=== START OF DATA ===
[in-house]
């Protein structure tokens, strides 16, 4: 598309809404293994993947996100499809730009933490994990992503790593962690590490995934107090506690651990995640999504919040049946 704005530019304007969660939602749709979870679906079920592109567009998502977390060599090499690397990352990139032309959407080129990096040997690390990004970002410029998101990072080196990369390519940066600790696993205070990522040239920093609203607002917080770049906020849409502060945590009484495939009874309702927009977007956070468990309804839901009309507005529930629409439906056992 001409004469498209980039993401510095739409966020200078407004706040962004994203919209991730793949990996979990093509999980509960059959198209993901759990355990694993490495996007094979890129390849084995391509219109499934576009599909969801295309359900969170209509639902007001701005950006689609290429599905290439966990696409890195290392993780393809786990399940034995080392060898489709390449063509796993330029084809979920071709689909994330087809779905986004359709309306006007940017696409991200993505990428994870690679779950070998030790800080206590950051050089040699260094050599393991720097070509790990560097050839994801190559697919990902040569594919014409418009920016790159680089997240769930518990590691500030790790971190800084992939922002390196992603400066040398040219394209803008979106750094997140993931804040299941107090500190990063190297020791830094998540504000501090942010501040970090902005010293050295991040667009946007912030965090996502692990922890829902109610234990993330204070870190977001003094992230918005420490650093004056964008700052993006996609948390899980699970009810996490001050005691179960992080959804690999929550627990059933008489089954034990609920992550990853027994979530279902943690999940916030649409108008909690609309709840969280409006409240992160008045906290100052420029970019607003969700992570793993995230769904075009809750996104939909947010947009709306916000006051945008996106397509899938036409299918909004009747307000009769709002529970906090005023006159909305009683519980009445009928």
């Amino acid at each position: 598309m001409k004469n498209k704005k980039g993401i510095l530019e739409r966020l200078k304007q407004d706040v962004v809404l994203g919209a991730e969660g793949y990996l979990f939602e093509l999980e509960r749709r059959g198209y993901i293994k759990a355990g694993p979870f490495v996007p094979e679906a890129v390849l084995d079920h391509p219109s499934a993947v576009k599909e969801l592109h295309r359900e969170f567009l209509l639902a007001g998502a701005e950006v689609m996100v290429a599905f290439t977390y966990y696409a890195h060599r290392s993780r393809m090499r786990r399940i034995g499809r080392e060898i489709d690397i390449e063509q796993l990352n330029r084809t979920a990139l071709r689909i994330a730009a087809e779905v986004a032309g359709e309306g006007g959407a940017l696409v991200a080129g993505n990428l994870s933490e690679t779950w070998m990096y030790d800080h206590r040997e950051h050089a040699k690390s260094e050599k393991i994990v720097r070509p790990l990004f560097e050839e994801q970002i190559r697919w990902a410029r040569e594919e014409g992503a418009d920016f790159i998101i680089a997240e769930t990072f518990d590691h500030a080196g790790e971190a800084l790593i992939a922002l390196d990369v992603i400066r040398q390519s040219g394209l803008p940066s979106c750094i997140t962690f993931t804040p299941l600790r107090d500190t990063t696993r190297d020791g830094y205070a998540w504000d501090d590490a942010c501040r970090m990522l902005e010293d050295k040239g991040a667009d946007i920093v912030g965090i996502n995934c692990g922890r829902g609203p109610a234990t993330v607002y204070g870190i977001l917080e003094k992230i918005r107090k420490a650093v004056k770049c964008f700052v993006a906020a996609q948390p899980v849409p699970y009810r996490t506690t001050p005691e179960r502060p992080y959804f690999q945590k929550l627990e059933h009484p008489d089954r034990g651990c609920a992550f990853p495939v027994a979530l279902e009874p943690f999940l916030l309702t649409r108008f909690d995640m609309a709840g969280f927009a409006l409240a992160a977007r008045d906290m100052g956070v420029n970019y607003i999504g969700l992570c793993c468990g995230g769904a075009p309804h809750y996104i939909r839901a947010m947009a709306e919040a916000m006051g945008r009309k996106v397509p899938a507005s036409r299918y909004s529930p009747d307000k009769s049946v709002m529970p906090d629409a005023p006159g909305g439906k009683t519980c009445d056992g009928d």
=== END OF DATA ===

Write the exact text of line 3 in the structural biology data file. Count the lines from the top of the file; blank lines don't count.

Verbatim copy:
């Amino acid at each position: 598309m001409k004469n498209k704005k980039g993401i510095l530019e739409r966020l200078k304007q407004d706040v962004v809404l994203g919209a991730e969660g793949y990996l979990f939602e093509l999980e509960r749709r059959g198209y993901i293994k759990a355990g694993p979870f490495v996007p094979e679906a890129v390849l084995d079920h391509p219109s499934a993947v576009k599909e969801l592109h295309r359900e969170f567009l209509l639902a007001g998502a701005e950006v689609m996100v290429a599905f290439t977390y966990y696409a890195h060599r290392s993780r393809m090499r786990r399940i034995g499809r080392e060898i489709d690397i390449e063509q796993l990352n330029r084809t979920a990139l071709r689909i994330a730009a087809e779905v986004a032309g359709e309306g006007g959407a940017l696409v991200a080129g993505n990428l994870s933490e690679t779950w070998m990096y030790d800080h206590r040997e950051h050089a040699k690390s260094e050599k393991i994990v720097r070509p790990l990004f560097e050839e994801q970002i190559r697919w990902a410029r040569e594919e014409g992503a418009d920016f790159i998101i680089a997240e769930t990072f518990d590691h500030a080196g790790e971190a800084l790593i992939a922002l390196d990369v992603i400066r040398q390519s040219g394209l803008p940066s979106c750094i997140t962690f993931t804040p299941l600790r107090d500190t990063t696993r190297d020791g830094y205070a998540w504000d501090d590490a942010c501040r970090m990522l902005e010293d050295k040239g991040a667009d946007i920093v912030g965090i996502n995934c692990g922890r829902g609203p109610a234990t993330v607002y204070g870190i977001l917080e003094k992230i918005r107090k420490a650093v004056k770049c964008f700052v993006a906020a996609q948390p899980v849409p699970y009810r996490t506690t001050p005691e179960r502060p992080y959804f690999q945590k929550l627990e059933h009484p008489d089954r034990g651990c609920a992550f990853p495939v027994a979530l279902e009874p943690f999940l916030l309702t649409r108008f909690d995640m609309a709840g969280f927009a409006l409240a992160a977007r008045d906290m100052g956070v420029n970019y607003i999504g969700l992570c793993c468990g995230g769904a075009p309804h809750y996104i939909r839901a947010m947009a709306e919040a916000m006051g945008r009309k996106v397509p899938a507005s036409r299918y909004s529930p009747d307000k009769s049946v709002m529970p906090d629409a005023p006159g909305g439906k009683t519980c009445d056992g009928d």